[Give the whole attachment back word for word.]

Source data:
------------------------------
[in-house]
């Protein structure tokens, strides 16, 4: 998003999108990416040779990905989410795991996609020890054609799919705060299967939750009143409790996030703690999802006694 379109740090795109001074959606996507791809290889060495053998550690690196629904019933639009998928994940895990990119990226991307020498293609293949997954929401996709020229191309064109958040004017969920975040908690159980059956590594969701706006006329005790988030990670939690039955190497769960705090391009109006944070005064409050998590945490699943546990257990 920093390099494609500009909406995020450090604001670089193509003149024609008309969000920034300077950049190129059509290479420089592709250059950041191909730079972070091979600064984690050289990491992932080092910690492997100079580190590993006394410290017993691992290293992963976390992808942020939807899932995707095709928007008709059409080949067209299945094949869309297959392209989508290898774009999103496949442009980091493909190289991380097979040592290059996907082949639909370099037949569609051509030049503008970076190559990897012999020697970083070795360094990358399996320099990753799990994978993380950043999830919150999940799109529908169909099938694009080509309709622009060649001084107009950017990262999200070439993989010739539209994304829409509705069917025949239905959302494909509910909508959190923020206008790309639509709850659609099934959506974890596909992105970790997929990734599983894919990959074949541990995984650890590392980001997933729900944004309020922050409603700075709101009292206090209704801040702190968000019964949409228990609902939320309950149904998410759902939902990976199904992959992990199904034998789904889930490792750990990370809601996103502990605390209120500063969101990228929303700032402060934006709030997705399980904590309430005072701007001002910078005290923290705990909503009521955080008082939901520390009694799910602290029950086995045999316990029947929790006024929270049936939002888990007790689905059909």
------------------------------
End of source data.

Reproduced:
[in-house]
């Protein structure tokens, strides 16, 4: 998003999108990416040779990905989410795991996609020890054609799919705060299967939750009143409790996030703690999802006694 379109740090795109001074959606996507791809290889060495053998550690690196629904019933639009998928994940895990990119990226991307020498293609293949997954929401996709020229191309064109958040004017969920975040908690159980059956590594969701706006006329005790988030990670939690039955190497769960705090391009109006944070005064409050998590945490699943546990257990 920093390099494609500009909406995020450090604001670089193509003149024609008309969000920034300077950049190129059509290479420089592709250059950041191909730079972070091979600064984690050289990491992932080092910690492997100079580190590993006394410290017993691992290293992963976390992808942020939807899932995707095709928007008709059409080949067209299945094949869309297959392209989508290898774009999103496949442009980091493909190289991380097979040592290059996907082949639909370099037949569609051509030049503008970076190559990897012999020697970083070795360094990358399996320099990753799990994978993380950043999830919150999940799109529908169909099938694009080509309709622009060649001084107009950017990262999200070439993989010739539209994304829409509705069917025949239905959302494909509910909508959190923020206008790309639509709850659609099934959506974890596909992105970790997929990734599983894919990959074949541990995984650890590392980001997933729900944004309020922050409603700075709101009292206090209704801040702190968000019964949409228990609902939320309950149904998410759902939902990976199904992959992990199904034998789904889930490792750990990370809601996103502990605390209120500063969101990228929303700032402060934006709030997705399980904590309430005072701007001002910078005290923290705990909503009521955080008082939901520390009694799910602290029950086995045999316990029947929790006024929270049936939002888990007790689905059909």